Our Service Learning partner is Ms. Yang; she is 67 years old and owns a stand of embroidered crafts near Baochengfu. From this opportunity, I have discovered so much from her past stories and the lessons that she had learned from hardships. I have learned the difficult times that she had to endure, especially during the Cultural Revolution and the Great Leap Forward, and so many new ideas and values that were instilled inside of her from those experiences. In the meantime, I have also discovered so much about Xizhou's history, such as what living here was like back in the 1960's as opposed to now. Since Ms. Yang was born and raised in Xizhou, she touched upon many of the events and how it had impacted the village as well as her life. Last but definitely not least, I have gained such a deeper understanding of Chinese history in the 20th Century, as well as the conditions and situations it was in as the century progressed. Before, I had vaguely known the Cultural Revolution and the impacts it brought upon the entire country, but nothing else. Now, I know the chain of events that had befallen China in the midst of the 20th Century and am glad I have learned so much from this Service Learning project.
One of the most important aspects of our final showcase is that we, as a group, have to sit in the front and face the audience as we watch them watch our final film. The experience was definitely unlike anything that we had done back in Shanghai, as in school, we would just sit among the audience and squirm as the product plays. I think that we should do this more often—it conveys that it is not about ourselves anymore, but rather it is about the audience, whom we are gifting our product to. As normal middle school kids, we would assume that everything is about us, especially when we are the creators of this product, but the purpose of this film is to be gifted to the people that made this possible. Therefore, this moment is about them and not us. I think that watching them while they watch our final product represents perfectly how a gift should be given. When one gives something to another, one does not just stand there to giggle and squirm as the receiver unwraps the gift. One should watch the receiver's expression as they unwrap the gift, as this moment is no longer about the giver but the receiver.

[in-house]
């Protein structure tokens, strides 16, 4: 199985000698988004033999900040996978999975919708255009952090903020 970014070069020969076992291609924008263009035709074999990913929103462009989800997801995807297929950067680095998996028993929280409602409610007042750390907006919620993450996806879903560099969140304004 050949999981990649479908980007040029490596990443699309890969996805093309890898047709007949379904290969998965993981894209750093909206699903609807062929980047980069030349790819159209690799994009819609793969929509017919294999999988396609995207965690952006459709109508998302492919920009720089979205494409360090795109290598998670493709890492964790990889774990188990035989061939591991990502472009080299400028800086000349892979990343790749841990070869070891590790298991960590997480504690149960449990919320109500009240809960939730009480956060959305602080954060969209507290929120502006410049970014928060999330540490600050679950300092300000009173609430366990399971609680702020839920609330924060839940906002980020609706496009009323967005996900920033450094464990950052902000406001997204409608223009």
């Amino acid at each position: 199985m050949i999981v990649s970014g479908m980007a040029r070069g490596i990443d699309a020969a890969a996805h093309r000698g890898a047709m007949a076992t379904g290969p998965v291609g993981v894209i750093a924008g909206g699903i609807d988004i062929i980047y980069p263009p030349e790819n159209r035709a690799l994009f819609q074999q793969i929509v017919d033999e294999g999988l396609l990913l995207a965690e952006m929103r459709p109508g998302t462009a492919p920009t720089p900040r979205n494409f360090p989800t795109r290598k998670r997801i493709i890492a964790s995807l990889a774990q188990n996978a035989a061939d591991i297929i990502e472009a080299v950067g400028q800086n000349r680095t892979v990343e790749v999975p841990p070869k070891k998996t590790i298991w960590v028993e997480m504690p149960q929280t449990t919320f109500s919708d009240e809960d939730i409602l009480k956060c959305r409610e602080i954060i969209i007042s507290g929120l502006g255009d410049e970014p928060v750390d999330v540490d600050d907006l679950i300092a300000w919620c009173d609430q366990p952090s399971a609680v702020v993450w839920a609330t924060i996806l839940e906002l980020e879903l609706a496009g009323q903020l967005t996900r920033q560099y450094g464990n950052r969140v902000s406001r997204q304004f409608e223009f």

When I watched my Service Learning partner, Ms. Yang, watch the film, she reacted quite positively, which is the most I could expect. If I had not been sitting in the front of the room, I would most definitely be squirming and acting like an eighth grader, but from this, I, along with the rest of us, learned that not everything is about us. We could never have learned this back in Shanghai, and it adds to the list of lessons and values I have learned in Microcampus that I could not have ever had if I stayed home.
The most important piece of advice that I would give future Microcampus students engaging in Service Learning projects is to stay atop of your work. Always have backup plans A to L—all the way to Z, even—because if your Plan A does not work, you still have a multitude of other options to go with. Our group had gotten off to a relatively rocky start, as Ms. Yang was at times not available, but we were lucky enough to still have the opportunity to have her as a Service Learning partner. Though we had some other poorly-established plans, we still did not to transfer to Plan B, or C, or D. The most important lesson that I learned from this project was to always be prepared for whatever happens. The next piece of advice is to start early. One does not want to arrive at the scene and find that one's potential Service Learning partner is out of town for the next few weeks, which ties in with the third piece of advice, which is to plan ahead. Always make sure that you have concrete, thoroughly-planned options to roll with if your first plan does not go the way you had expected it to. Follow these three recommendations, then Service Learning would carry out smoothly and not initially commence hectically, like ours.